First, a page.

debt

Getting a mortgage modification post-bankruptcy

Justin HarelikQuestionDear Bankruptcy Adviser,
We filed for bankruptcy in February, and the case was closed in May. We only filed bankruptcy on our credit cards due to the fact we either could pay them or our mortgage. We have a home mortgage at 6 percent, and we have not been able to refinance, much less get any modification from the bank. We are current on all our payments. I was wondering if we should purposely be late for a few months to get their attention so they will work with us to get a better rate. I have tried for three years to get help, and they have turned me down each time. Then the bankruptcy came. How can I get help at lowering my interest rate with the bank?
-- Rose

AnswerDear Rose,
This is a tough, tough question. I receive this question often, and wish I could give a definitive answer. The short answer is: Maybe and I hope so.

You are asking me whether you ought to "bluff" your lender. I can't say whether the lender would call your bluff. In essence, you are hoping the lender will do all that is possible to keep you paying your mortgage.

Before you miss your first payment, you need to know whether the lender offers loan modifications, or interest rate and principal reductions. Some lenders, especially smaller banks or private lenders, will not discuss these options at all, regardless of whether or not you are delinquent or current on the mortgage. You could be bluffing with a company that will certainly call your bluff.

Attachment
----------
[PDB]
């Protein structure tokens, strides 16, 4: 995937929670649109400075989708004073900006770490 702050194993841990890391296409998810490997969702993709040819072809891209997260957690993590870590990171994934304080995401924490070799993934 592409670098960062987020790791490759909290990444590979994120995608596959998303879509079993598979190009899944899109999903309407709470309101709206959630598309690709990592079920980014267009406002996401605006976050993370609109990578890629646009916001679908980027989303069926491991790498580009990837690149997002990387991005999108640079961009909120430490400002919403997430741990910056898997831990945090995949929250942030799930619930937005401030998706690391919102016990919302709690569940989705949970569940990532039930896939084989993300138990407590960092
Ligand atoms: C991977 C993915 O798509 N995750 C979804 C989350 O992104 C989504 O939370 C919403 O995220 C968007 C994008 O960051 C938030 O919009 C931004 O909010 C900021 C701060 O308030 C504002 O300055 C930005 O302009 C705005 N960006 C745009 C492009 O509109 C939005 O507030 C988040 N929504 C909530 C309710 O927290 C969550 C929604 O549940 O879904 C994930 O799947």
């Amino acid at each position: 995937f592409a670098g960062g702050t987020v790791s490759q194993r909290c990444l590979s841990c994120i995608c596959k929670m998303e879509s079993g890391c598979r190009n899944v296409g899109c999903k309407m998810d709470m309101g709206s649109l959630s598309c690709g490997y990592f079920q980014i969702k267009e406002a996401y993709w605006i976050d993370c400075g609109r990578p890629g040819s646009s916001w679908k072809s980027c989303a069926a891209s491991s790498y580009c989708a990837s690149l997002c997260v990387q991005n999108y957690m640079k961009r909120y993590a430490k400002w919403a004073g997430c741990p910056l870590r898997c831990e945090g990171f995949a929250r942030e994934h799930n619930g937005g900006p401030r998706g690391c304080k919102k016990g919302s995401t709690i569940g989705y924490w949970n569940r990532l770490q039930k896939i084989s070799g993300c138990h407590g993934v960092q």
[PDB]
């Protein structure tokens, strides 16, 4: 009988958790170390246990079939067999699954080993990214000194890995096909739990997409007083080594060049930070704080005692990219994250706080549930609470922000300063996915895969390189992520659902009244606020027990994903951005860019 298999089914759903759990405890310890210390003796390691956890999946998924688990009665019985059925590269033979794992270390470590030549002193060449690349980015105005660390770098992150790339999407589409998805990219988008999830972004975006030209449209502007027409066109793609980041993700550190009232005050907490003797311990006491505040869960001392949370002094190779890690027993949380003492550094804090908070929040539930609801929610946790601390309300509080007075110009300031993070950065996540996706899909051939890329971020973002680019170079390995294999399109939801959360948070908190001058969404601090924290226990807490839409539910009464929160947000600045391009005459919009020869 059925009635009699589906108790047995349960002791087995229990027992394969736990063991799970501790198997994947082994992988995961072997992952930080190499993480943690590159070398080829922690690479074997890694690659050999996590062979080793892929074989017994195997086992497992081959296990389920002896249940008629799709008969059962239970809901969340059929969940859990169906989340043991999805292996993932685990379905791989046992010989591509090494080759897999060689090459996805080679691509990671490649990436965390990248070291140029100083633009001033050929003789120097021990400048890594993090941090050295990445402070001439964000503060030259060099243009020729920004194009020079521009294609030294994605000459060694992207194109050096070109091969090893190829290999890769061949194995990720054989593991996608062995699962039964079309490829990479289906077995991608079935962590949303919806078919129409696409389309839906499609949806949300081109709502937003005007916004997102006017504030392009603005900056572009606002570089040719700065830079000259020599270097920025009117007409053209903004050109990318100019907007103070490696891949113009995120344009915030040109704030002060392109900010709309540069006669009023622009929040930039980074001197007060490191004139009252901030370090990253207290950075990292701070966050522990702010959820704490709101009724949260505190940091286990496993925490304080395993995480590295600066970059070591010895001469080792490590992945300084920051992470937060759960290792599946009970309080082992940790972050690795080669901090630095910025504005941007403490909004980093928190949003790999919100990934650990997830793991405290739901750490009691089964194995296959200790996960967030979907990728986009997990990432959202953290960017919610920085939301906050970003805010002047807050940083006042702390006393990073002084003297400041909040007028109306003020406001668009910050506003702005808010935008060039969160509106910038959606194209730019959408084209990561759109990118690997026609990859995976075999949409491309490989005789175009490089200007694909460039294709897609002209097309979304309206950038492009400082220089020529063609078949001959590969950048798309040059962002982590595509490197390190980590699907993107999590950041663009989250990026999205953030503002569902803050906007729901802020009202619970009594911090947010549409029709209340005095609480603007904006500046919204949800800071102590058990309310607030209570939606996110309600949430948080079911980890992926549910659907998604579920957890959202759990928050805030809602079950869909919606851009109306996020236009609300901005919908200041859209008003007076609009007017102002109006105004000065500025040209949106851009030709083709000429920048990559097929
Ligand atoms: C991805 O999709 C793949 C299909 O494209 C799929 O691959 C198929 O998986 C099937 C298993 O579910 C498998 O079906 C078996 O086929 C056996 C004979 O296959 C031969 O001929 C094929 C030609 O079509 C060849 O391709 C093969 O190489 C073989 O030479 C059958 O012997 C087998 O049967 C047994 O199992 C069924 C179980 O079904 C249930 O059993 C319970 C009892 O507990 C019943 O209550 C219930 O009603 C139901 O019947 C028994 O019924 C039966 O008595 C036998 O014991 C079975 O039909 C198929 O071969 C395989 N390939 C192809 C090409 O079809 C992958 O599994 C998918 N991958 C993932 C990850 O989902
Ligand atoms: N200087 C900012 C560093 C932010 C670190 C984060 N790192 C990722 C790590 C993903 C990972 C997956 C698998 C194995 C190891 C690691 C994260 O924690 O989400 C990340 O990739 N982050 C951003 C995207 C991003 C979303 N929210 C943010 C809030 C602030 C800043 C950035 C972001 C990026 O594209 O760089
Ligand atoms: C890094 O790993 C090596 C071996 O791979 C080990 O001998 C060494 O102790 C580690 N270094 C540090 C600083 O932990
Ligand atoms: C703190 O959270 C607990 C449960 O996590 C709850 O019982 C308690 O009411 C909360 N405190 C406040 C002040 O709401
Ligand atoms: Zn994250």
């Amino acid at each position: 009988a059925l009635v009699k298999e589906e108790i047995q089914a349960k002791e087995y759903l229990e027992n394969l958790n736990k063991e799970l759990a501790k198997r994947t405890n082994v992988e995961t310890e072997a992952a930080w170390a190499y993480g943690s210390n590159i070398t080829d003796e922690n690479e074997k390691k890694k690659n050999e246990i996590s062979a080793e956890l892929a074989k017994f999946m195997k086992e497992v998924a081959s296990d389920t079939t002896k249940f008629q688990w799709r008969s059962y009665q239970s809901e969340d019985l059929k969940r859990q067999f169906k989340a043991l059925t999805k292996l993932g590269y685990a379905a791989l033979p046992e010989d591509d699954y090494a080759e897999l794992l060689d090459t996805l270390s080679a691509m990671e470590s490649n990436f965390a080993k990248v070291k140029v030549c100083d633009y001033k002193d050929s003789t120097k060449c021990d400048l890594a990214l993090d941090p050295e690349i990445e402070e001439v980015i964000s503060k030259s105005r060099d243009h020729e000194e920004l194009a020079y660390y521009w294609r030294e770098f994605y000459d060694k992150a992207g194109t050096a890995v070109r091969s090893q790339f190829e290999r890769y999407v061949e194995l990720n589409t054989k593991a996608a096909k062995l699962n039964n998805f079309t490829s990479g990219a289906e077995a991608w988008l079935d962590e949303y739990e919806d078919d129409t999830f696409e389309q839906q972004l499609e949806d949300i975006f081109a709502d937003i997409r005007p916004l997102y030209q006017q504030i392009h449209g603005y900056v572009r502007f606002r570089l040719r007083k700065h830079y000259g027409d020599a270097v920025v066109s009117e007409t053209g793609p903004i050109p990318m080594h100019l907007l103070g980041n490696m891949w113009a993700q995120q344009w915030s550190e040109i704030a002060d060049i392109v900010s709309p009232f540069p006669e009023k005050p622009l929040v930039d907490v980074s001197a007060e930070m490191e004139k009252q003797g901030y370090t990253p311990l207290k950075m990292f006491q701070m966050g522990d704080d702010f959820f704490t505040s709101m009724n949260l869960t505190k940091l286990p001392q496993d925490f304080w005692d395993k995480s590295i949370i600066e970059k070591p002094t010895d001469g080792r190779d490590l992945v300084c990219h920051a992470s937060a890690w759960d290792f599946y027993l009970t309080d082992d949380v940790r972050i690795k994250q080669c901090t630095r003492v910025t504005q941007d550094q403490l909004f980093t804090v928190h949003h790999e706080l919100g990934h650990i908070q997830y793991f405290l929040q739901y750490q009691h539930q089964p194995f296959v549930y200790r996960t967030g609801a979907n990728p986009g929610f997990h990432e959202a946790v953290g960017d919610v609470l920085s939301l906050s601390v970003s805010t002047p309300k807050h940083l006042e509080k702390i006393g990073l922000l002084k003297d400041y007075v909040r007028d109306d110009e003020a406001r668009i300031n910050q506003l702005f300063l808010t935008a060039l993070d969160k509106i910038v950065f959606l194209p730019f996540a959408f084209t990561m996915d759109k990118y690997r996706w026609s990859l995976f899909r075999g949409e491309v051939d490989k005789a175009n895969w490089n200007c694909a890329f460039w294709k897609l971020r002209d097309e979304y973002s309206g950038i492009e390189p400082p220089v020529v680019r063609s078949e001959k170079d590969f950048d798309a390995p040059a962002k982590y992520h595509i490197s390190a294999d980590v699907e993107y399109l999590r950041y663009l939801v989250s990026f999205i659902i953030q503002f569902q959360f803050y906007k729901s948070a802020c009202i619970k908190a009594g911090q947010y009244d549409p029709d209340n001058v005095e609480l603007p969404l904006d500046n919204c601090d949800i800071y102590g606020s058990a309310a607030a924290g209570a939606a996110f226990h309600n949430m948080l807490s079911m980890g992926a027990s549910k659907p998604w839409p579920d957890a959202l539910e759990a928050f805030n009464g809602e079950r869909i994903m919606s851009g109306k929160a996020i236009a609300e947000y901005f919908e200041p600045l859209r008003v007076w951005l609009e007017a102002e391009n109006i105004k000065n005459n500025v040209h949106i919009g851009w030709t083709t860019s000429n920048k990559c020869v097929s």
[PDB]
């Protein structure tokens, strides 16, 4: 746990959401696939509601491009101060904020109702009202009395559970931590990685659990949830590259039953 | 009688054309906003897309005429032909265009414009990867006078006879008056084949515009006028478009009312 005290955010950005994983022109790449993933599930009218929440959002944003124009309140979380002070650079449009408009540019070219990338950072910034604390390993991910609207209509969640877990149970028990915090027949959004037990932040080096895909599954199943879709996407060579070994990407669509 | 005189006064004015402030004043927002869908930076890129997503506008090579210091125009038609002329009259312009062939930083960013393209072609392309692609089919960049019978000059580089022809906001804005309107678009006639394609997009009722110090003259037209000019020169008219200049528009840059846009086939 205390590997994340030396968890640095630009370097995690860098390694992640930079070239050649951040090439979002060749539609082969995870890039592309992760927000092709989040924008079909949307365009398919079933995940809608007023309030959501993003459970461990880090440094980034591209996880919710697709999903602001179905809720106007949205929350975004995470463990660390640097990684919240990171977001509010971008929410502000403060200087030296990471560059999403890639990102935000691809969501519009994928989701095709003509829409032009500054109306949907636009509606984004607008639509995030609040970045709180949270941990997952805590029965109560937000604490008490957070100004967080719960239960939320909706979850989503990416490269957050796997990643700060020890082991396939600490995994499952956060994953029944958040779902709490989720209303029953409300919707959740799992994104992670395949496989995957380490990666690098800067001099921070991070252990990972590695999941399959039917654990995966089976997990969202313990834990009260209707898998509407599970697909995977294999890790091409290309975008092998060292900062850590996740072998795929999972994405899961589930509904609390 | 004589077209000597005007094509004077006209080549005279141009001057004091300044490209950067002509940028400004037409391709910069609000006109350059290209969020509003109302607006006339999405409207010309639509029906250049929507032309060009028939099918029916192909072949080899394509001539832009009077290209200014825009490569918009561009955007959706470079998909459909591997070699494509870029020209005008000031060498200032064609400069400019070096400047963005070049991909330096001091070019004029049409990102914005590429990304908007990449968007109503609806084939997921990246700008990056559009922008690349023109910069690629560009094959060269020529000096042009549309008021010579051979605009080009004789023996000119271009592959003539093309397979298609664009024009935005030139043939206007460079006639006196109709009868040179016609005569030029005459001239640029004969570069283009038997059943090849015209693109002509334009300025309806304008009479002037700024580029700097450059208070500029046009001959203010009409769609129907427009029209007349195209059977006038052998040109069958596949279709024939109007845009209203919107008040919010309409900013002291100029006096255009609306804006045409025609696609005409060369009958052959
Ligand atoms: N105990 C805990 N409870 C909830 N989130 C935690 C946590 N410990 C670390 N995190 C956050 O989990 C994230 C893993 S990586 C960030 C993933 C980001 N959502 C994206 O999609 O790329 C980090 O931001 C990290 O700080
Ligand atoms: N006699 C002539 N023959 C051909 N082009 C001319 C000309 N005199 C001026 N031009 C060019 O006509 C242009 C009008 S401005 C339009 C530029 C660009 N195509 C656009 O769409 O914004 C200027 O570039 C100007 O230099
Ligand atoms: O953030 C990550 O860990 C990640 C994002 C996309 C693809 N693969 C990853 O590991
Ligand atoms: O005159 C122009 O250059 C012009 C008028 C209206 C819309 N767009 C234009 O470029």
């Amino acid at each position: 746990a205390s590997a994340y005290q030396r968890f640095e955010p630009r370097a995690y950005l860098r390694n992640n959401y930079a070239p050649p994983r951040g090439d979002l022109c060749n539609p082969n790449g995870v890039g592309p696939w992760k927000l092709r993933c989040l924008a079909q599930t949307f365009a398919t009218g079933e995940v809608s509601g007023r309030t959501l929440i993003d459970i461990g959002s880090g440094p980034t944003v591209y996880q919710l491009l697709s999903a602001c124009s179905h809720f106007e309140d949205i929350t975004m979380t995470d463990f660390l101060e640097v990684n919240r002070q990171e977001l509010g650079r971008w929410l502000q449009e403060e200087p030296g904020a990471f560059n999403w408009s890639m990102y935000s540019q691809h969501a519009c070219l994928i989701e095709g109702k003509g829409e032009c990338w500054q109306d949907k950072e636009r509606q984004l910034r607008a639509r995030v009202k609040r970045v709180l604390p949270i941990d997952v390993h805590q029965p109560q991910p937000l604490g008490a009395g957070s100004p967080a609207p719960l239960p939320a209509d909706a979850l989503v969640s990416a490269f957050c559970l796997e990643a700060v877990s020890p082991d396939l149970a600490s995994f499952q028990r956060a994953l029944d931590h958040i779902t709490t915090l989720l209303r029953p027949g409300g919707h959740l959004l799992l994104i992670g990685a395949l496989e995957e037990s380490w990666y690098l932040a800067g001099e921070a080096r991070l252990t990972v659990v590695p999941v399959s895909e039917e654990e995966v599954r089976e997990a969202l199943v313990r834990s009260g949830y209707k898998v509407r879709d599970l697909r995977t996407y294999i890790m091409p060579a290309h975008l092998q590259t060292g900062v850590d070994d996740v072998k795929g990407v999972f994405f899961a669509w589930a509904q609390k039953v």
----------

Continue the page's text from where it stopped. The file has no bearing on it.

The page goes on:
Once you verify whether your lender offers these options, I know that many people agree with your strategy. And I know that some borrowers do receive loan modifications after missing a few payments. A few of my clients have successfully received changes to loan terms. Unfortunately, those cases are the exception. Most of my clients who tried this strategy had it backfire and result in foreclosure. Of course, as a bankruptcy attorney, I would mainly see the negative results, but I do know that the vast majority of modification requests are unsuccessful.

In the past few years, clients have told me that the lender requires the loan to be delinquent before accepting an application. While lenders would likely deny this, I have heard this statement too many times from my clients to believe the lenders.

Let's assume you do take this route and stop paying the mortgage. You should save the mortgage payment, plus a late fee, and place that into a separate bank account. That way, you will have the funds available to bring the mortgage current in the event the lender calls your bluff.

Sorry I could not give a more definitive answer. It appears that you already reached out to the lender with no success, so your current strategy may be all that remains.

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